Lucy Sparrow, Artist

Famed for the unique meeting of contemporary art and craft, alongside an innate humour in her work, Lucy Sparrow’s crafted creations have earned her a surprising welcome within London’s urban art scene. Her latest project, The Cornershop, introduced a life-size convenience store stocked with felt and wool creations of everything from cornflakes to KY Jelly to a quiet east London street corner.

We talk to artist Lucy Sparrow about her installation, bleeding fingers and the future of the local cornershop.

Where did the idea for The Cornershop come from?

‘The concept grew out of an idea to create an art installation that would be overwhelming to people visiting. I wanted to create something that was so complete that it drew people into it and surrounded them completely.

‘I also wanted to draw attention to the role that the traditional British corner shop played in society. It was a place open all hours where the community met and swapped gossip and forged bonds. It’s something that’s disappearing with the growth of supermarkets and the loss of the corner shop has adversely impacted our high streets and communities.

‘I hoped that this project would remind people just how much the corner shop cemented life in local communities. So far it’s done just that. Visitors to The Cornershop have chatted, discussed art and reminisced about their own childhood memories of corner shops. My first job was in a local shop and it’s that memory that inspired me to take eight months to assemble each hand-stitched piece and to create a complete installation.’

Was there a reason behind choosing this particular location for the store?

‘Bethnal Green and that part of London still has buildings that once functioned as corner shops. I wanted to bring one back to life to show people what they had lost. The East End was the perfect place to do it as it’s also a growing centre for British art.’

What were your favourite items to make in The Cornershop?

‘One of my favourite items is the McCain oven chips. I used to eat these as a treat when I was a young girl. I remember the brand and the logo well. I really like the colours and there’s a lot of intricate detail. I think it shows my work off well.’

Are there any items you wish you could have made that didn’t make the final stock take?

‘I could have made more wine and bottled beer and I forgot to make bread but maybe that’s best left for the bakers.’

Any occupational hazards of a hard day’s felting?

‘Bleeding fingers, eye-strain and sheer repetitive boredom at times. Generally though I love making stuff or else I wouldn’t do it.’

We hear you had some adventures making The Cornershop  – can you tell us a little about your experiences building the shop?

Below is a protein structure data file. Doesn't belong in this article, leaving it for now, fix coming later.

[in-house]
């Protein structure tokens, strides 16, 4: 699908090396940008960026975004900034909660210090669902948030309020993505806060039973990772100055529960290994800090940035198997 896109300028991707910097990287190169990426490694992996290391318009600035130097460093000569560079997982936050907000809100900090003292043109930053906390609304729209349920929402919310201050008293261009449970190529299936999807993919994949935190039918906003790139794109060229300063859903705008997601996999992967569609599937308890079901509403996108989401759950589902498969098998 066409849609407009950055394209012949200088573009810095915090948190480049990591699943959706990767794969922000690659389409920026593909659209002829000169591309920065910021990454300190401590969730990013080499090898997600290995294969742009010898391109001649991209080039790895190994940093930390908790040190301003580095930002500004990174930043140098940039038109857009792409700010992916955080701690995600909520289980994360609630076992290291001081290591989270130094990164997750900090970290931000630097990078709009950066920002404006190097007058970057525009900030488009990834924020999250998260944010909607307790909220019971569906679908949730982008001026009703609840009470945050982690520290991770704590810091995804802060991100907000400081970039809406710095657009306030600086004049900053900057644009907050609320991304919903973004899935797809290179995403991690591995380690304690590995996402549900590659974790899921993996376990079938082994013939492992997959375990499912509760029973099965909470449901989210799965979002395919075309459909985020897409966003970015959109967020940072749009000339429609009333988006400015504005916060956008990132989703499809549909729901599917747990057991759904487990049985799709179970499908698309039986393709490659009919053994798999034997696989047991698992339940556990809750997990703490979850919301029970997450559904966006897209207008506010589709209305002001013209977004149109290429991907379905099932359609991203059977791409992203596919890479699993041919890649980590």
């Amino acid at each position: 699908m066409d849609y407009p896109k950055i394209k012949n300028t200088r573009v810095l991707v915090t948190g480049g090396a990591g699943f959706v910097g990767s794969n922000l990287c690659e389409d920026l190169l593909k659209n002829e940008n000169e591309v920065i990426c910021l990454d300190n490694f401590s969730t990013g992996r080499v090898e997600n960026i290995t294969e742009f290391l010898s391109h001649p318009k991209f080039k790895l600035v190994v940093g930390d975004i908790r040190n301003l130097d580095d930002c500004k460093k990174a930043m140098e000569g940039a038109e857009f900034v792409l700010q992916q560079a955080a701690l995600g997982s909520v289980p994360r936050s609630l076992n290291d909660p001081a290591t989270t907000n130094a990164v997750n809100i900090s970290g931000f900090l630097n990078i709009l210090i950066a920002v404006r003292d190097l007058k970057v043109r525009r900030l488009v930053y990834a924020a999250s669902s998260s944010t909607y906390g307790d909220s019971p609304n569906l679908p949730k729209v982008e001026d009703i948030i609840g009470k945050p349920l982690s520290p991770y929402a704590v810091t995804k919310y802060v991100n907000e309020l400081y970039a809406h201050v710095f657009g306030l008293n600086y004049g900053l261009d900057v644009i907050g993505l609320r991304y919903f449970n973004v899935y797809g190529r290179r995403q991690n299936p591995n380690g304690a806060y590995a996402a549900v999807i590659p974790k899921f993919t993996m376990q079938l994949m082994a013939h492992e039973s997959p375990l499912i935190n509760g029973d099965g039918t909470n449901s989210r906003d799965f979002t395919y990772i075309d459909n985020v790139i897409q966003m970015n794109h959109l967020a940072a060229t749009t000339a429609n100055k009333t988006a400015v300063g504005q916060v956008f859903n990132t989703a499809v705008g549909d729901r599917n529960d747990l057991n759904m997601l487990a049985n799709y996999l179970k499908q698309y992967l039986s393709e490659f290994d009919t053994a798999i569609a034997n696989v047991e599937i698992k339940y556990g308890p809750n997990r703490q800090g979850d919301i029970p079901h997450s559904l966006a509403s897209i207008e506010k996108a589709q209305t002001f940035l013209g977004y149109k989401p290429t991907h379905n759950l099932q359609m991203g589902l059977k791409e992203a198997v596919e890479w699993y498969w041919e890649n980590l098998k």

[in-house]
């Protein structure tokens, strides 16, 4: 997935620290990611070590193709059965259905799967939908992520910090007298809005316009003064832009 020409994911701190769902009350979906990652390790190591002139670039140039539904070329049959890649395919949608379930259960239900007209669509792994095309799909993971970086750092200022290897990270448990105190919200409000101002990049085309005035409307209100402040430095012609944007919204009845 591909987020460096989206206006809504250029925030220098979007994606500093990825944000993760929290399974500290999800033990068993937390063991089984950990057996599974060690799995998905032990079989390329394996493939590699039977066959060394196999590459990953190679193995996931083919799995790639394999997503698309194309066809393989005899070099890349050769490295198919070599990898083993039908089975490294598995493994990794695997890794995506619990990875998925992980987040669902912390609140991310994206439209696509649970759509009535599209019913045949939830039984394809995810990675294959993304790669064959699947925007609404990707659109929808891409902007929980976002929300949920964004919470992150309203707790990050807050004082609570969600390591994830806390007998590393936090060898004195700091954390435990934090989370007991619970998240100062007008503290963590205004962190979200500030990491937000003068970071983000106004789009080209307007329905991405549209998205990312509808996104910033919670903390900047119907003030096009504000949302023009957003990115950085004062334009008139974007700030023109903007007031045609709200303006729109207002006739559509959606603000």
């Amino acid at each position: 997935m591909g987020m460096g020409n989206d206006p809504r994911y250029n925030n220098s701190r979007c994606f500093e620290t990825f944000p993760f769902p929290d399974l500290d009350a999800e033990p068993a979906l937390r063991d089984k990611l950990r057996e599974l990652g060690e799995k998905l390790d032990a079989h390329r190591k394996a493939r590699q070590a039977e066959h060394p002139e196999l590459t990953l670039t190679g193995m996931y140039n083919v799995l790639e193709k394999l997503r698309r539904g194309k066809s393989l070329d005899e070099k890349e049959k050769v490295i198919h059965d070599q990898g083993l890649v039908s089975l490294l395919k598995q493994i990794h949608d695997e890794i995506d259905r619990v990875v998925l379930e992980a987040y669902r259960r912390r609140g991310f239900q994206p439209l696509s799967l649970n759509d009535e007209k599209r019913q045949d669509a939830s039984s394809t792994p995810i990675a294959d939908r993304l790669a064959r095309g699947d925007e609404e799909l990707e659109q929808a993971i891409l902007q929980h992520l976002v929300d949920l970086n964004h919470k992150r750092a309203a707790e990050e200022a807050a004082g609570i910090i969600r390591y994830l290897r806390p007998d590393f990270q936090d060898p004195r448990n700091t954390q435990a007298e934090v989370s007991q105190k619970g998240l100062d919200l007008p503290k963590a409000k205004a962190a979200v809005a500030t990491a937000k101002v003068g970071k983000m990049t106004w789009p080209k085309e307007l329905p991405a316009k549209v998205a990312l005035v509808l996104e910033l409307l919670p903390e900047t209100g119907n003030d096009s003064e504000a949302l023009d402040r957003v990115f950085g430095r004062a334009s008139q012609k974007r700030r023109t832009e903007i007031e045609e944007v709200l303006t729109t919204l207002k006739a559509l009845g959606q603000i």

‘The shop was virtually derelict so I had to put down a floor and build some ramps to make it safe for the public to visit. Then I had to cover the walls in white fabric to make it look presentable. I didn’t have water or electricity in the shop so we managed without. The drains didn’t smell too good either but we coped by adopting a good old East End war-time spirit. It was like the blitz… a bit.’

Do you have a favourite cornershop in London?

‘There aren’t many left. I actually love the derelict and abandoned ones in this art of London. They stand like ghosts, reminding us of all that we have lost thanks to our love affair with the supermarket.’

Your work has been a big part of the ‘renaissance’ of crafting. What do you think has prompted this recent rise in interest in knitting and handicrafts amongst young people?

‘I think the financial crash and our slide into austerity brought about a renaissance of make-do-and-mend. People found they could repair and create clothes and that they enjoyed doing it. In an age of mass produced cheap goods from China, the public is dying for some handmade items with soul and passion in them. The people who buy my art can know I made each piece and that it wasn’t outsourced to a sweatshop.’

Any advice for people wanting to take their first stitches into crafts?

‘I’m more of an artist who is using a craft technique rather than a crafter who is making something arty. My next show may well feature a completely different technique. There are some amazing tutorials on YouTube and in magazines that are well worth looking at. If anyone wants to be an artist, I’d say great but be prepared for a long haul. Making your name in art is probably one of the hardest tasks you can ever undertake.’

What is next for Sew Your Soul?

‘I can’t say but you can be sure it will be something that will make a big splash and I’m hoping will be in another special part of London. It’s all a bit top-secret for now.’

The Cornershop is open for business until Saturday 30 August.

Find out more about Sew Your Soul on the website: www.sewyoursoul.co.uk

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